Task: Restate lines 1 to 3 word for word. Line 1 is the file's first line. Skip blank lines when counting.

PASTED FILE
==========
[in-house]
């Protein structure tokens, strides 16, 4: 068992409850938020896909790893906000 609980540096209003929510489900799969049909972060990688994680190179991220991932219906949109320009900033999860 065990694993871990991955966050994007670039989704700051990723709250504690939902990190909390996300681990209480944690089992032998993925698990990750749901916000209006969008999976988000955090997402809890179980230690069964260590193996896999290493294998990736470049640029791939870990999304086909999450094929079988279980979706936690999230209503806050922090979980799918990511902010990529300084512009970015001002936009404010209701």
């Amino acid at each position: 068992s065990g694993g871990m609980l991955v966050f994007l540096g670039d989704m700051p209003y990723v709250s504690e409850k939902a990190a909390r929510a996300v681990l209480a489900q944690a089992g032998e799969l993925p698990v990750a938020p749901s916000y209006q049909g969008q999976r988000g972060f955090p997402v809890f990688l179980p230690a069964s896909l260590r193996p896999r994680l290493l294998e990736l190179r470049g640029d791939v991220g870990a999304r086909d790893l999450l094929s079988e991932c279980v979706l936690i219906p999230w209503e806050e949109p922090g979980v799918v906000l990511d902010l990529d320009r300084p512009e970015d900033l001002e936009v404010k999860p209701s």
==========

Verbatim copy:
[in-house]
């Protein structure tokens, strides 16, 4: 068992409850938020896909790893906000 609980540096209003929510489900799969049909972060990688994680190179991220991932219906949109320009900033999860 065990694993871990991955966050994007670039989704700051990723709250504690939902990190909390996300681990209480944690089992032998993925698990990750749901916000209006969008999976988000955090997402809890179980230690069964260590193996896999290493294998990736470049640029791939870990999304086909999450094929079988279980979706936690999230209503806050922090979980799918990511902010990529300084512009970015001002936009404010209701």
């Amino acid at each position: 068992s065990g694993g871990m609980l991955v966050f994007l540096g670039d989704m700051p209003y990723v709250s504690e409850k939902a990190a909390r929510a996300v681990l209480a489900q944690a089992g032998e799969l993925p698990v990750a938020p749901s916000y209006q049909g969008q999976r988000g972060f955090p997402v809890f990688l179980p230690a069964s896909l260590r193996p896999r994680l290493l294998e990736l190179r470049g640029d791939v991220g870990a999304r086909d790893l999450l094929s079988e991932c279980v979706l936690i219906p999230w209503e806050e949109p922090g979980v799918v906000l990511d902010l990529d320009r300084p512009e970015d900033l001002e936009v404010k999860p209701s």